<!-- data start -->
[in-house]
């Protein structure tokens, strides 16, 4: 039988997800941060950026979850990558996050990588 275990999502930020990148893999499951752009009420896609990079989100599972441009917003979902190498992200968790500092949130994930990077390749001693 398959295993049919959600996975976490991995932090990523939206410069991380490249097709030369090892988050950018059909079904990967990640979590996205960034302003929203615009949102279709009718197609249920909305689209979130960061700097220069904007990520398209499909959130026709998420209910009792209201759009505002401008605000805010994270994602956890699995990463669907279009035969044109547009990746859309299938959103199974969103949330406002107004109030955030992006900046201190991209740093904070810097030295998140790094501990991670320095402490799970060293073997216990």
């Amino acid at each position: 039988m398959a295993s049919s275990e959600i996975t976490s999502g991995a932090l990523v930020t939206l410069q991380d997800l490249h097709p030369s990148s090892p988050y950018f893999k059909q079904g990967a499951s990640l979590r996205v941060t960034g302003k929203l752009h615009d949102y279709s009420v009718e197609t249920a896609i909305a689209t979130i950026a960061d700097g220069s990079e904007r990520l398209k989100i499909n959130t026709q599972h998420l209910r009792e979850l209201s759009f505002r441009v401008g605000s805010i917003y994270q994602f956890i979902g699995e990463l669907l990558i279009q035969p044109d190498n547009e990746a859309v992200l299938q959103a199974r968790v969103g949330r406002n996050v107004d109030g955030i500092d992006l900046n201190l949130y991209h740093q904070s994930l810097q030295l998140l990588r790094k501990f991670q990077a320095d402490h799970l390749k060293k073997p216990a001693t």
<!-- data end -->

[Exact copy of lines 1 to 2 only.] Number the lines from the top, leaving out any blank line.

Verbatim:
[in-house]
């Protein structure tokens, strides 16, 4: 039988997800941060950026979850990558996050990588 275990999502930020990148893999499951752009009420896609990079989100599972441009917003979902190498992200968790500092949130994930990077390749001693 398959295993049919959600996975976490991995932090990523939206410069991380490249097709030369090892988050950018059909079904990967990640979590996205960034302003929203615009949102279709009718197609249920909305689209979130960061700097220069904007990520398209499909959130026709998420209910009792209201759009505002401008605000805010994270994602956890699995990463669907279009035969044109547009990746859309299938959103199974969103949330406002107004109030955030992006900046201190991209740093904070810097030295998140790094501990991670320095402490799970060293073997216990």